Luckily, the Spanish Air Force stopped flying its fleet of J85-powered F-5s, which freed up a $50,000 Landis grinding machine and the tools that go with it. Humiston scooped up the Landis grinder and a bunch of other special GE tools, along with George Ottendorf, former GE test pilot and program manager on the CJ610, CF700 and J85, and Dale LaBrue, a long-time GE small-engine expert and the mechanic who hung the CJ610 on the first Learjet 23. “We’ve put together a major center for the CJ610, CF700 and J85,” said Humiston, president of Best Jets.
The solid-spool rotor was first certified commercially for the CJ610-6, which powers earlier Learjets, but there is likely a larger market for the solid-spool rotor in the CJ610-8A, according to Greg Brand, GE’s program manager for the CJ610 and CF700. GE is working on the certification program for the -8A engine solid-spool rotor as well as for the Falcon 20’s CF700.
In addition to the lower maintenance costs, the big advantage of the solid-spool rotor is lengthened TBO. For a -6 engine that complies with all GE Service Bulletins, the solid-spool rotor doubles the TBO to 10,000 hours from 5,000 hours.
The -8A and CF700 solid-spool rotor program will raise TBO to 12,000 hours. “This doesn’t affect the hot-section inspection,” Brand said, and these still come at 1,000-hour intervals. However, installing GE’s new thermal-barrier-coated combustion liners helps lower the cost of hot-section inspections because the liners now last for 2,000 hours.
These engines, Brand said, “are going to be around for a long time. We’re excited about offering upgrades that will help them stay around.”
SpiritLear Continues March toward Certification
Spirit Wing Aviation of Guthrie, Okla., is still working on modifying Learjet 25Ds with Williams FJ44-2C engines and has logged 260 hours in the flight-test program. Certification remains pending, and according to the company, minor changes to the program are under way.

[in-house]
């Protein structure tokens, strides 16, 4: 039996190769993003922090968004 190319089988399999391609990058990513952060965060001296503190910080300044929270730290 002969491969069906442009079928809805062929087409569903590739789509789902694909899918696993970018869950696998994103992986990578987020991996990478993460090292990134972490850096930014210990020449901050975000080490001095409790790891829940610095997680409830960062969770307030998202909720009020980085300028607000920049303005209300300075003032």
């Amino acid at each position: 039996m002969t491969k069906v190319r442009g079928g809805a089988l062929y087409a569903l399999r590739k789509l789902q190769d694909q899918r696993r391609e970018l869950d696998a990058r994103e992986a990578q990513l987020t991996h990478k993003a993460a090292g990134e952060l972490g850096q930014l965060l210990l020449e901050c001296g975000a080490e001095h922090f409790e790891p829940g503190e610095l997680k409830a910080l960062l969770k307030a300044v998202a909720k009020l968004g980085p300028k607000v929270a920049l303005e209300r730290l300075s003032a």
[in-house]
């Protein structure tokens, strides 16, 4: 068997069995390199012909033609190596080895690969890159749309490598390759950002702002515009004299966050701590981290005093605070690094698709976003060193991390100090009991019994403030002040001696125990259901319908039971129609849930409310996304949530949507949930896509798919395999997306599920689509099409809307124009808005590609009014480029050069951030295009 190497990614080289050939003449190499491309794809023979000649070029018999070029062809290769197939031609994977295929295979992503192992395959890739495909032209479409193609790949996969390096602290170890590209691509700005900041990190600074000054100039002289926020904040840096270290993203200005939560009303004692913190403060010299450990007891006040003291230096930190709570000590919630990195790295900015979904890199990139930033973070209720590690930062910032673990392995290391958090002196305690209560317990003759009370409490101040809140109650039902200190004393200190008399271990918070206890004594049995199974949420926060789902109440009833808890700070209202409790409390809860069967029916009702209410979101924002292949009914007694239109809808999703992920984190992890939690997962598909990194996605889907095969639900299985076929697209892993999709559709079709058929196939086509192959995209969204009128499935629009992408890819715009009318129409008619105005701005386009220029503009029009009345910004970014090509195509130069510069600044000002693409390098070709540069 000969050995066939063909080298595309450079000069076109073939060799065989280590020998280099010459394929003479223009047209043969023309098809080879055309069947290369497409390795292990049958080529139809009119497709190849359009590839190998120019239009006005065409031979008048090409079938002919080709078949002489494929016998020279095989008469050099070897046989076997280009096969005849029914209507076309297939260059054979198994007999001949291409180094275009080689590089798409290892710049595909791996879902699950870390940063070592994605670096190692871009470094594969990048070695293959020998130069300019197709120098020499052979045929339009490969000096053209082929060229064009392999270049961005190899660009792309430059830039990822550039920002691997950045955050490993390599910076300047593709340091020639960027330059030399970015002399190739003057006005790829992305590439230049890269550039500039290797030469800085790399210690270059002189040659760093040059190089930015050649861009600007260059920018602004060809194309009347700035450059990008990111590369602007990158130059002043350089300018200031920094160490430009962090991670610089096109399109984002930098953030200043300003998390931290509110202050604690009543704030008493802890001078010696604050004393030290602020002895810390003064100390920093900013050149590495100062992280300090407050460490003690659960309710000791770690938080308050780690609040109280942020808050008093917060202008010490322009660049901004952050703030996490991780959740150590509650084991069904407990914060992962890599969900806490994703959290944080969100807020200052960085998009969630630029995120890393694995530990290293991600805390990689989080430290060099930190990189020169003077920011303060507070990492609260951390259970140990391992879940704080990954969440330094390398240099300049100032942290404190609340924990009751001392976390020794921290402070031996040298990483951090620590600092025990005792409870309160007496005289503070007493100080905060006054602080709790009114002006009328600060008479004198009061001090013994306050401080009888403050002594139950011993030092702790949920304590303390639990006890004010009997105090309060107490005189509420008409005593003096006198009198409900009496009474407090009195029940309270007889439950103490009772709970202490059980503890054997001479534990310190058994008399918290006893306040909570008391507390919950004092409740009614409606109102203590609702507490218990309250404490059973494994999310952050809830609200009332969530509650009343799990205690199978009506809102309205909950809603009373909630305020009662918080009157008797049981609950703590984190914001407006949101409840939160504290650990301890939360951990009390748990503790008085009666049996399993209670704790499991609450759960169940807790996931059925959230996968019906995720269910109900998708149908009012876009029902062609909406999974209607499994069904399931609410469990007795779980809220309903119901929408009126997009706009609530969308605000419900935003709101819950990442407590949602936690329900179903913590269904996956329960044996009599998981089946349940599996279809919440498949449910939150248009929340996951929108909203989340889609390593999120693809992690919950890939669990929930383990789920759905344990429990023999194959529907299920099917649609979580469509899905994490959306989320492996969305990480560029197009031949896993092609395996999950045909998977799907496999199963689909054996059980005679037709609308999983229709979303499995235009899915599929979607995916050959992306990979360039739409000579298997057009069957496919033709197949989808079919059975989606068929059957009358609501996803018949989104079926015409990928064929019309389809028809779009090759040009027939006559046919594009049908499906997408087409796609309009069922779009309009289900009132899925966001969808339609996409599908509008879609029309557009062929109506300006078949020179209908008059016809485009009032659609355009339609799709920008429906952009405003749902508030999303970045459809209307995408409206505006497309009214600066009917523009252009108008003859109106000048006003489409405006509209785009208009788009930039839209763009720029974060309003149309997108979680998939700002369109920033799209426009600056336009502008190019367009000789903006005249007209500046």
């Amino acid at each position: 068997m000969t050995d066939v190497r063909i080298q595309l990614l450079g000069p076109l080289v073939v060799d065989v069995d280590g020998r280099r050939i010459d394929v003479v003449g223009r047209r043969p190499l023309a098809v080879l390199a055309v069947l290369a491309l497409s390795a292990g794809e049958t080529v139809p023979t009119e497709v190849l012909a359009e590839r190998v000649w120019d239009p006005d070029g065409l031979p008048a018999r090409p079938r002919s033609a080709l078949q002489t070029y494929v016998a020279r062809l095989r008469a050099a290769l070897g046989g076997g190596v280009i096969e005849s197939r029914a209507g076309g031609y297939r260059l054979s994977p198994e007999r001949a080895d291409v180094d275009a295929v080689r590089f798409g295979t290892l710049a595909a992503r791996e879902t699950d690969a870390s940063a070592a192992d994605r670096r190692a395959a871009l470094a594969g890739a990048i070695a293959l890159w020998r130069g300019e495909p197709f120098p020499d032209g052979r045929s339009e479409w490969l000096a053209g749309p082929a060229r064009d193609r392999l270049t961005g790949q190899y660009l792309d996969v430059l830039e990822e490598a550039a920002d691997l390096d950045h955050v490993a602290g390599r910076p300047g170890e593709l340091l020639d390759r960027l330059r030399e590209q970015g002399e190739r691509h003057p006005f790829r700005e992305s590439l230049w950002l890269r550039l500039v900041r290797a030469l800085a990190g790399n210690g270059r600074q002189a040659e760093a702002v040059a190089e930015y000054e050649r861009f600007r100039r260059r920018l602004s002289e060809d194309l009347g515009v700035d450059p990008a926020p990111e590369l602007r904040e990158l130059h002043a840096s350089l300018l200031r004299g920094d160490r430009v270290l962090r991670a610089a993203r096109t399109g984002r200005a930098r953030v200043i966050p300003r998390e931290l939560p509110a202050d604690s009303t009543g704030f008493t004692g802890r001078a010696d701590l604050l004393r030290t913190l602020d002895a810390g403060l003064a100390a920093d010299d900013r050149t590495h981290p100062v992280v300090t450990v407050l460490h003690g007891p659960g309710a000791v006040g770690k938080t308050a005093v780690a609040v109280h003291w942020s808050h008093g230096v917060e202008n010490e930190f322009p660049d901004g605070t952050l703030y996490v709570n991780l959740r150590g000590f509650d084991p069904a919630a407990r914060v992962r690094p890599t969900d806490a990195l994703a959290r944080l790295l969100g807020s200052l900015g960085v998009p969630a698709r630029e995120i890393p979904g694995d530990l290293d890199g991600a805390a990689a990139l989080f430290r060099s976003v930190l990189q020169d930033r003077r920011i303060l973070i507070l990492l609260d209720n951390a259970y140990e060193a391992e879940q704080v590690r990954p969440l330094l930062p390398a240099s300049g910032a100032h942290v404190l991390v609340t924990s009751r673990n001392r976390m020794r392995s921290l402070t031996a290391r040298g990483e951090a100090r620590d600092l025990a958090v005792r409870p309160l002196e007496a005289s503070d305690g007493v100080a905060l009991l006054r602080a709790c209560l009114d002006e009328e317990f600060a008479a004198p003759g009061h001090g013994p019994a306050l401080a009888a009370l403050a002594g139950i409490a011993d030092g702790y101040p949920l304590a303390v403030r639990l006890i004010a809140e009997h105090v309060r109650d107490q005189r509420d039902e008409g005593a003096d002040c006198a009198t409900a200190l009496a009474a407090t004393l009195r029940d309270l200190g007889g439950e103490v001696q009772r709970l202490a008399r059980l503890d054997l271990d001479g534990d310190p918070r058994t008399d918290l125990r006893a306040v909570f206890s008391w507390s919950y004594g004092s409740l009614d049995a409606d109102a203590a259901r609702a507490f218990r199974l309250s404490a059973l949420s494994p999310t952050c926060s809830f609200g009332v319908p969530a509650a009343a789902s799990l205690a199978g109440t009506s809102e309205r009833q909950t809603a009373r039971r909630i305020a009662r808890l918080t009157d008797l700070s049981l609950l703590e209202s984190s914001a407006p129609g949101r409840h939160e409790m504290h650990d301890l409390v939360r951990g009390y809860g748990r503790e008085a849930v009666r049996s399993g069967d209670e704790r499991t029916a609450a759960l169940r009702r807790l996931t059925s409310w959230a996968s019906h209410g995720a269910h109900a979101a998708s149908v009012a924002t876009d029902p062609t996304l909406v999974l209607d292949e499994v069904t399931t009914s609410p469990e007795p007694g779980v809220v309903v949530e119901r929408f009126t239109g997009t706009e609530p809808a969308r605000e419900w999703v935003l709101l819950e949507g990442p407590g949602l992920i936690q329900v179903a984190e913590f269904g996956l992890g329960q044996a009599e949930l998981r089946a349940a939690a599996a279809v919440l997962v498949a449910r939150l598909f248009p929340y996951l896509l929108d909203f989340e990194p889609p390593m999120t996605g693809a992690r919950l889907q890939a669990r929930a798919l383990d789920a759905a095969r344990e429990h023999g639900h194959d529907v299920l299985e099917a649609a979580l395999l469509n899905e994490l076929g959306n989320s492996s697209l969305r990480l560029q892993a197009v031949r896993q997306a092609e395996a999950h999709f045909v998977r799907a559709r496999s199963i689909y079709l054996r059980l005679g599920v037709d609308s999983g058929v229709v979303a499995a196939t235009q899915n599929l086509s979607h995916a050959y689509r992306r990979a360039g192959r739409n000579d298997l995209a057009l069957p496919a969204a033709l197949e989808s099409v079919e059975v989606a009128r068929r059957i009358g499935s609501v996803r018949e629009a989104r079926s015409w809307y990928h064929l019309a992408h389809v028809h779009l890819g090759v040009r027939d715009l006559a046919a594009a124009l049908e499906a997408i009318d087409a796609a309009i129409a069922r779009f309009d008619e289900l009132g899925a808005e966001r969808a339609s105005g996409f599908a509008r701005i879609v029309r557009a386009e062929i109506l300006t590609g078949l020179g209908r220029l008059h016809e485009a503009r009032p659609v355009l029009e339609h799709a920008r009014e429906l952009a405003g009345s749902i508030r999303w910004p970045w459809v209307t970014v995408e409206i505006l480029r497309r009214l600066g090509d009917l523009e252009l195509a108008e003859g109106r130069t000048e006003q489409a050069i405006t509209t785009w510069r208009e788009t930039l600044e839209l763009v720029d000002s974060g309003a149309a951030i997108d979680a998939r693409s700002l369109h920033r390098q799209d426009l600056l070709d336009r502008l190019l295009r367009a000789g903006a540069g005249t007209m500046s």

The SpiritLear 25D involves more than swapping out the Learjet’s original General Electric CJ610 turbojets with the Williams turbofans. Structural modification of the engine support beams moves the new engines aft 16 inches and outboard four inches. A new engine mount yoke, pylons and skin doublers are designed to preserve the Learjet 25D’s damage-tolerant airframe.
The conversion should cost about $2 million, not including the price of the airframe. At long-range cruise speed of 430 knots, the SpiritLear burns 670 pounds per hour less than the original 25D and with six passengers will fly 1,700 nm, about 700 nm farther than the 25D. The increased efficiency stems from not only the greater efficiency of the engines but also the improved airflow over the wings and drag reduction gained by their relocation.
Other improvements include full-time engine inlet de-icing and wing leading-edge heating, a triple-redundant pressurization system and reduced cabin and external noise.
Certification of the SpiritLear 25D, originally planned for early 2001, is now scheduled for this year.
Bringing the Learjet 25 up to Speed
Upgrading the Learjet 25’s cockpit to a modern three-LCD instrument panel is no small task. Stevens Aviation’s Nashville, Tenn. facility took on the job, its second Universal EFI-890R upgrade program. Stevens Aviation’s first EFI-890R installation was in a Beech King Air 200, a Part 23 airplane. The Learjet 25 installation has its own set of challenges; in addition to Part 25 certification issues, there are 14 supplemental type certificates involved with the Learjet package.
The Learjet also has a physical constraint, a large cabin outflow valve on the forward bulkhead that juts a fair distance towards the instrument panel, limiting
the depth of instruments that can be installed. Fortunately, the EFI-890R displays fit, but just barely.
Stevens Aviation planned to begin flight-testing the Learjet 25 installation this month, with full certification expected by year-end.
The following equipment is being installed in the Best Jets 21st Century Learjet 25 Platinum Edition:
• Universal Avionics EFI-890R three-display installation
• Universal UNS-1L FMS
• Universal TAWS A or TAWS B
• Universal Vision 1 synthetic vision
• RVSM with J2/Kollsman air data system with J2 altitude select for the AFCS
• Dual Rockwell Collins AHS-1000 system
• L-3 Communications GH-3100 Electronic standby instrument system with
magnetometer and PS835D emergency battery
• L-3 SkyWatch HP
• DB audio system with voice-activated intercom
• Universal RCU and Collins CTL-23
• Collins VHF-22A com
• Collins VIR-32 nav
• Collins DME-42